Bristol City have improved by doing exactly the same things.  Concentrating on the simple things – defensive organisation, keeping possession, preparing to win the ball back from a throw-in or from a goal-kick.  Rocket science this is not – but a group of players very low on confidence (unsurprisingly; O’Driscoll took over a side seven points from safety having just been destroyed 4-0 at home) have been given simple, clear tasks to do.  They’ve had the pressure of results taken away and it’s working.

When you’re feeling low, when you’re feeling as though work isn’t going well, you don’t want to be presenting at a Board meeting.  You want something nice and simple to do – a spot of filing, an audit of your emails, a catch-up with a friendly colleague.  City’s players have been given the equivalent.  Don’t worry about trying to change the world, trying to force the issue of getting out of the relegation zone.  Just worry about your own job.  Get that right and everything else will come.

It’s the hardest thing in the world to stick to, to believe that this is the right method.  If we need to win on the final day at Charlton, and if it’s 0-0 with 10 minutes remaining, to keep passing the ball, to keep in control of the match, to resist the temptation to hit 35-yard efforts will be difficult for players and manager alike.  But we absolutely must.  We criticise Barcelona sometimes for their “lack of a plan B”, and yes their style is one that should be more flexible – there’s no need always to press, to constrict the game, to allow one’s opponents to keep 10 behind the ball.  But their belief in their philosophy is absolutely right.  Their amusing draw with Chelsea a few years ago came about partly because of some baffling refereeing decisions, partly because of a standard Andres Iniesta piece of brilliance, but partly because they kept playing their football in order that Iniesta could have the shooting opportunity in the first place.  They were injury time away from a semi-final Champions League elimination and they continued to believe totally in their system.  That was impressive.   They went on, of course, to win the tournament.  Had they abandoned the simple things in a desperate chase for a “result”  gained by mad headless football as opposed to calm, controlled stuff, they would plainly not have done so.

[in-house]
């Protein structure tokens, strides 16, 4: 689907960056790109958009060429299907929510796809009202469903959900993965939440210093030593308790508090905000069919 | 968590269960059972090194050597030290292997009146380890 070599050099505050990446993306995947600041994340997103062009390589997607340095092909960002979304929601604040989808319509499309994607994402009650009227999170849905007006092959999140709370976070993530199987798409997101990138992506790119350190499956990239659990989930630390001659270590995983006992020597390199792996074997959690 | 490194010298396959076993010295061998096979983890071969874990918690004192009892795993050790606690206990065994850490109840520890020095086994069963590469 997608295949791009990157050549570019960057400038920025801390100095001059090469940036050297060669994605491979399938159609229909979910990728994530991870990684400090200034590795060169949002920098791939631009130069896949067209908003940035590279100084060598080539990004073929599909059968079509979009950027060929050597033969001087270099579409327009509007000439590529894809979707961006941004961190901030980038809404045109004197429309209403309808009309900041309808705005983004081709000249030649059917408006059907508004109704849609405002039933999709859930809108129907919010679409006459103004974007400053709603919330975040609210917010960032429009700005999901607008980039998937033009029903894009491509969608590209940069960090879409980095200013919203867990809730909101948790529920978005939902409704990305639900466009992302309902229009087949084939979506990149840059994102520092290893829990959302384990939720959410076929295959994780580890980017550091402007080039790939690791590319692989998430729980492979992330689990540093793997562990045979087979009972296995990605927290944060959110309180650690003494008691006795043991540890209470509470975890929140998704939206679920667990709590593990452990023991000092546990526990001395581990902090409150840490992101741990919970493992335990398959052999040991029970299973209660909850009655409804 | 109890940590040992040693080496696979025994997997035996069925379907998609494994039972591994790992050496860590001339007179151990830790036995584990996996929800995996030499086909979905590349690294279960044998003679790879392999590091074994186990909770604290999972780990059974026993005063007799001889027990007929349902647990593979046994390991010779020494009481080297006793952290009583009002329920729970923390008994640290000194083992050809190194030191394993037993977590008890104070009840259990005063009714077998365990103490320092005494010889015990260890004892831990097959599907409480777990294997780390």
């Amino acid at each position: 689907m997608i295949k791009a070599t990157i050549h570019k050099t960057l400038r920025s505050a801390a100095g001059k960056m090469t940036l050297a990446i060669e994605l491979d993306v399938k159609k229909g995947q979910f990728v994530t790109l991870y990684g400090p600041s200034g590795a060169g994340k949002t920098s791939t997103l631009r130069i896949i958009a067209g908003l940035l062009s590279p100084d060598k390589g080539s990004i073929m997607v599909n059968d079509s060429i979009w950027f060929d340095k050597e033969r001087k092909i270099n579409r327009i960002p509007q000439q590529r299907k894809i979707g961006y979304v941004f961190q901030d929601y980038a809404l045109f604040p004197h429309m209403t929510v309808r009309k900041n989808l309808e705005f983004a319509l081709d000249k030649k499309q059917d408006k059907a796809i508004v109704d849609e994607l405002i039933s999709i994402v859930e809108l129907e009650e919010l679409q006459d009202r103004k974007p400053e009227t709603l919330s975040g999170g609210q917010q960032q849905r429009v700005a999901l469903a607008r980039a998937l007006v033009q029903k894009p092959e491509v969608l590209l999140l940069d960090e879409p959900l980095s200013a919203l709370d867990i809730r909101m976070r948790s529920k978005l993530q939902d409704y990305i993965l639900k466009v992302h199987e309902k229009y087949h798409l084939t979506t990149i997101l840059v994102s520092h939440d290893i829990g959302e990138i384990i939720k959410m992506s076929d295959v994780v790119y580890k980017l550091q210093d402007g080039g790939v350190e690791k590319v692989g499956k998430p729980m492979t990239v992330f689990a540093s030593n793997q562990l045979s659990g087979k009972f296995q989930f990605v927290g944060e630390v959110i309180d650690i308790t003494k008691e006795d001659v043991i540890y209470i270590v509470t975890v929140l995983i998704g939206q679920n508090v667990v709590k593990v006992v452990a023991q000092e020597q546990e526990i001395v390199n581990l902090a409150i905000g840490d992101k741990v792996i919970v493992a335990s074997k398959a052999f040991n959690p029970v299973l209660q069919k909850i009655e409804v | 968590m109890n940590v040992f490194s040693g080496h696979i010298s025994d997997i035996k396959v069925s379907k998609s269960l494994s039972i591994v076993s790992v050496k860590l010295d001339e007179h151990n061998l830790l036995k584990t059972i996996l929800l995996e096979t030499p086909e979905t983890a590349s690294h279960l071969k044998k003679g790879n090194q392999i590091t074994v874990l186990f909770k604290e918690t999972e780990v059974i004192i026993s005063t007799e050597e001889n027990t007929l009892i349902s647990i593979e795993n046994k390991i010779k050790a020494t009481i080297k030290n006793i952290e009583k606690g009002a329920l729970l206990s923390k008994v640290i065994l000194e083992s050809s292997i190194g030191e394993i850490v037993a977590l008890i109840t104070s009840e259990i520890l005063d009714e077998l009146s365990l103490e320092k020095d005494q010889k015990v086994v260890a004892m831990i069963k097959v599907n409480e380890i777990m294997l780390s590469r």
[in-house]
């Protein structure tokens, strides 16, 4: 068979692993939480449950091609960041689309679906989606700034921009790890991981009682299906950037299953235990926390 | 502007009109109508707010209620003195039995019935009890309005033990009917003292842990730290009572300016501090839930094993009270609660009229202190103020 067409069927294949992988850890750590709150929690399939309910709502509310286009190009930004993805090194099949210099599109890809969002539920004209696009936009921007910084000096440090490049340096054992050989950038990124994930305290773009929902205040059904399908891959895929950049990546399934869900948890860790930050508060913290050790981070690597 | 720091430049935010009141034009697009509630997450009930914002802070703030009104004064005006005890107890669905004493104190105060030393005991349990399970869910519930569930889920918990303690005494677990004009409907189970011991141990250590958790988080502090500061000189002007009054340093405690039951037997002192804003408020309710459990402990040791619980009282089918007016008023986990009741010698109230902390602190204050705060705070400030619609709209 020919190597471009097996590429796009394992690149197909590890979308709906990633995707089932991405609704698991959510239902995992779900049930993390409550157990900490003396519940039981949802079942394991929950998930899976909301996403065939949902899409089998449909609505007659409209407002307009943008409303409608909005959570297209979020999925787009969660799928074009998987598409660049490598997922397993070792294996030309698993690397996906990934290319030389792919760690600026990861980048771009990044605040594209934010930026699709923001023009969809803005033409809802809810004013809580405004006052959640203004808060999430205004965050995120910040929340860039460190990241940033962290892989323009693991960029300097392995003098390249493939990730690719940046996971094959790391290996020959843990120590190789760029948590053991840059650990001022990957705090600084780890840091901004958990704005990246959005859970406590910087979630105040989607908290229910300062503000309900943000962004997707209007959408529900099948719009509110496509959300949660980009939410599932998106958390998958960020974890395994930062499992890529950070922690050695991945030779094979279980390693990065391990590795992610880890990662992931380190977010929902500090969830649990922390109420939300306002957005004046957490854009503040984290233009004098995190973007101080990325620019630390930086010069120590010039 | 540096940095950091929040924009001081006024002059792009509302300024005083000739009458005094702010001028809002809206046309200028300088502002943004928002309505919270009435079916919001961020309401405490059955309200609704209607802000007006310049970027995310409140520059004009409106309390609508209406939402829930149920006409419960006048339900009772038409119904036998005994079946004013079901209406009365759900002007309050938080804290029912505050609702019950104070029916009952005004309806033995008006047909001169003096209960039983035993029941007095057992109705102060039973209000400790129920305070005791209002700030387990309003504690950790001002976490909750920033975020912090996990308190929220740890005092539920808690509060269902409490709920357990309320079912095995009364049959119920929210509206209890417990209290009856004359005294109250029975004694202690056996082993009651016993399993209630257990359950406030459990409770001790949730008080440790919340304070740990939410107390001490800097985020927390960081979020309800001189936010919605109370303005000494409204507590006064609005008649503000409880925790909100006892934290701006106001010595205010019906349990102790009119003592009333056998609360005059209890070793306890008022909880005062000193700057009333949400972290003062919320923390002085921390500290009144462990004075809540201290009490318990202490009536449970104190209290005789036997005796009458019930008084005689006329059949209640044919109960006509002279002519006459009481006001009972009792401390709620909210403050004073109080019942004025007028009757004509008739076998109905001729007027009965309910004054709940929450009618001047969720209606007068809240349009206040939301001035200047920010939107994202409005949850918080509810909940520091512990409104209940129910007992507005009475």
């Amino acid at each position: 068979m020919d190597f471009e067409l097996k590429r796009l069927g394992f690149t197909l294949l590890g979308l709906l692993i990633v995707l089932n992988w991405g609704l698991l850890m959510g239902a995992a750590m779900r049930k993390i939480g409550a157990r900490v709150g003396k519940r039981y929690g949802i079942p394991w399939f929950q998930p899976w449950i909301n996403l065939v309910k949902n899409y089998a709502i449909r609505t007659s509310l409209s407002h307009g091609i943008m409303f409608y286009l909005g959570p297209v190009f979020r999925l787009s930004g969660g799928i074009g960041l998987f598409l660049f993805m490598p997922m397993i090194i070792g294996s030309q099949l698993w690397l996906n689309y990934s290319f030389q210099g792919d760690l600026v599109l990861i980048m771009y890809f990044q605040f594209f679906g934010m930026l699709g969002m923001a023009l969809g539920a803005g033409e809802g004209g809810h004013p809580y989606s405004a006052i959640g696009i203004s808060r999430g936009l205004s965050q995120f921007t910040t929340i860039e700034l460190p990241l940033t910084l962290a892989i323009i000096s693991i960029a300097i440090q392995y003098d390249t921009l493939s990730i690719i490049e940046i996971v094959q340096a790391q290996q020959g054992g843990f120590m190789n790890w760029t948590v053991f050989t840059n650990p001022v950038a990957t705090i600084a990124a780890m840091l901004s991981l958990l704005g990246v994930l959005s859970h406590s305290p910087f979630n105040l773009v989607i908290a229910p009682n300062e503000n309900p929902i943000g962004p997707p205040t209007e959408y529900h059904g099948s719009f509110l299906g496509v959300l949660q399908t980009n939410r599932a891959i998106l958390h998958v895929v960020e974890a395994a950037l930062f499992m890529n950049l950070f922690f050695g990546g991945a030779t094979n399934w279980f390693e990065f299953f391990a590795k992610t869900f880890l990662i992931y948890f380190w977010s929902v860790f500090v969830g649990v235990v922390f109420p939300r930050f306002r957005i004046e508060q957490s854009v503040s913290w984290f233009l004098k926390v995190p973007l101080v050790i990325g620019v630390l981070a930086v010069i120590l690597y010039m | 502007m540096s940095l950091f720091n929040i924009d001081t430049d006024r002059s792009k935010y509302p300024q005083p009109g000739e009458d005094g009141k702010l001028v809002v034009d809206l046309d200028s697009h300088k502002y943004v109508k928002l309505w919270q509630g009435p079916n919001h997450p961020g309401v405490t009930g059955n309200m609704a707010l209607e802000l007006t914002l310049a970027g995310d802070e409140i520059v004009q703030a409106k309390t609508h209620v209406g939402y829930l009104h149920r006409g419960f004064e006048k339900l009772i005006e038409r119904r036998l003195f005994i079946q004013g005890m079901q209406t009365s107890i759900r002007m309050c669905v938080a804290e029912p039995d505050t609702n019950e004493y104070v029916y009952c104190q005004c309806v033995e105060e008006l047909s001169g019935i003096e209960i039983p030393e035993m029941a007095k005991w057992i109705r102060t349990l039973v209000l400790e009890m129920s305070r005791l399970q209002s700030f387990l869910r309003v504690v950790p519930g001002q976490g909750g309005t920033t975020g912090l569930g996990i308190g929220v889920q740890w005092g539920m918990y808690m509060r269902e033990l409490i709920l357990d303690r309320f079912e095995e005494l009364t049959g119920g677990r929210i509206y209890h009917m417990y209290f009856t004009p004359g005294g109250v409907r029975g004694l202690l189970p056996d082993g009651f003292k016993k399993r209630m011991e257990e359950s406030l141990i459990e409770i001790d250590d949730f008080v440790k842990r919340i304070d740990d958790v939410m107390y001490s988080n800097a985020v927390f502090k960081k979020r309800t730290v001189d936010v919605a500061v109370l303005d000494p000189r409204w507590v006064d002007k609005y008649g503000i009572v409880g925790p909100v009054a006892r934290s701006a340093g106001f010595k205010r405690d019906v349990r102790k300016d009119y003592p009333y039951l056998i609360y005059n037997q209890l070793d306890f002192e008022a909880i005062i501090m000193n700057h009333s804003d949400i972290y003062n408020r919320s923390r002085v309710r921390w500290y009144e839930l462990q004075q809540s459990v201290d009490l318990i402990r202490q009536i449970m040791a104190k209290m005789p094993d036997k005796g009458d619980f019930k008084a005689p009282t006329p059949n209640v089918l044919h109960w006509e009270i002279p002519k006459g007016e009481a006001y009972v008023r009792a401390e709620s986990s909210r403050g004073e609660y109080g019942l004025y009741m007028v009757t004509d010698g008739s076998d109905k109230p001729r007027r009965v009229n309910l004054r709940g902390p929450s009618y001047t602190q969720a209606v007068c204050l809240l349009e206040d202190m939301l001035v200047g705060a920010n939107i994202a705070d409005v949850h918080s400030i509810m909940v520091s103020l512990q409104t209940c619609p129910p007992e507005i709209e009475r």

City may or may not go down.  It’s hard to say.  But if we stay up we’ll do so by sticking to the simple principles espoused by Sean O’Driscoll.  The idea that we should react to reaching the most important moments of the season by doing anything other than what’s working is madness.  We’ll keep it simple, we’ll trust the system, and we’ll have a real chance.